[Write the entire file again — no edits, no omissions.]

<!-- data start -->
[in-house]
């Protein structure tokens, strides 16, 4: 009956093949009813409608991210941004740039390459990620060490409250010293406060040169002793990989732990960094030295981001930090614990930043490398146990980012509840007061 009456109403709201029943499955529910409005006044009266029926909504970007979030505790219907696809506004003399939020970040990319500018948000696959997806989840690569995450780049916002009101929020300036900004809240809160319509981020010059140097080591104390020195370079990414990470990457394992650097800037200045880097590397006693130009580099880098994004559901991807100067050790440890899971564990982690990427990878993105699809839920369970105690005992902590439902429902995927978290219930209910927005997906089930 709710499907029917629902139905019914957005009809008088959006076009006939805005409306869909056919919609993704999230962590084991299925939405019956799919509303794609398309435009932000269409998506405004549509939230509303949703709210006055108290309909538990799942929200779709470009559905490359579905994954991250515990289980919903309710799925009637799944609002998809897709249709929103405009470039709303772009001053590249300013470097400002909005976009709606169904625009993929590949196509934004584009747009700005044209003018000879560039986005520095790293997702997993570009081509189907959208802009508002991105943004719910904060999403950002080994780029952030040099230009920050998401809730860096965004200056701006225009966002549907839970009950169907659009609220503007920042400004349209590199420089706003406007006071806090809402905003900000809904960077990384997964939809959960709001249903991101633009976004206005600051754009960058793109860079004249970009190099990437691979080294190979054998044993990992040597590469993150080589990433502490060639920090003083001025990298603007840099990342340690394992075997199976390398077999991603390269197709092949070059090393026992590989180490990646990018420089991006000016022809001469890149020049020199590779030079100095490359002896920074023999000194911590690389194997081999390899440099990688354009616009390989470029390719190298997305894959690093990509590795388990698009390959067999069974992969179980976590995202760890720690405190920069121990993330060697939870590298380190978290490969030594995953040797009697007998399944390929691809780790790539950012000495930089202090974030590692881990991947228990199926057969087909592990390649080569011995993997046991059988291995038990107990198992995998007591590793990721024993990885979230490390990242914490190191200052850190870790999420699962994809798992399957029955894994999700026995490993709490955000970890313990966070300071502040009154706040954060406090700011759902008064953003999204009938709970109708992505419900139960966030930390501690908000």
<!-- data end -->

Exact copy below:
[in-house]
């Protein structure tokens, strides 16, 4: 009956093949009813409608991210941004740039390459990620060490409250010293406060040169002793990989732990960094030295981001930090614990930043490398146990980012509840007061 009456109403709201029943499955529910409005006044009266029926909504970007979030505790219907696809506004003399939020970040990319500018948000696959997806989840690569995450780049916002009101929020300036900004809240809160319509981020010059140097080591104390020195370079990414990470990457394992650097800037200045880097590397006693130009580099880098994004559901991807100067050790440890899971564990982690990427990878993105699809839920369970105690005992902590439902429902995927978290219930209910927005997906089930 709710499907029917629902139905019914957005009809008088959006076009006939805005409306869909056919919609993704999230962590084991299925939405019956799919509303794609398309435009932000269409998506405004549509939230509303949703709210006055108290309909538990799942929200779709470009559905490359579905994954991250515990289980919903309710799925009637799944609002998809897709249709929103405009470039709303772009001053590249300013470097400002909005976009709606169904625009993929590949196509934004584009747009700005044209003018000879560039986005520095790293997702997993570009081509189907959208802009508002991105943004719910904060999403950002080994780029952030040099230009920050998401809730860096965004200056701006225009966002549907839970009950169907659009609220503007920042400004349209590199420089706003406007006071806090809402905003900000809904960077990384997964939809959960709001249903991101633009976004206005600051754009960058793109860079004249970009190099990437691979080294190979054998044993990992040597590469993150080589990433502490060639920090003083001025990298603007840099990342340690394992075997199976390398077999991603390269197709092949070059090393026992590989180490990646990018420089991006000016022809001469890149020049020199590779030079100095490359002896920074023999000194911590690389194997081999390899440099990688354009616009390989470029390719190298997305894959690093990509590795388990698009390959067999069974992969179980976590995202760890720690405190920069121990993330060697939870590298380190978290490969030594995953040797009697007998399944390929691809780790790539950012000495930089202090974030590692881990991947228990199926057969087909592990390649080569011995993997046991059988291995038990107990198992995998007591590793990721024993990885979230490390990242914490190191200052850190870790999420699962994809798992399957029955894994999700026995490993709490955000970890313990966070300071502040009154706040954060406090700011759902008064953003999204009938709970109708992505419900139960966030930390501690908000």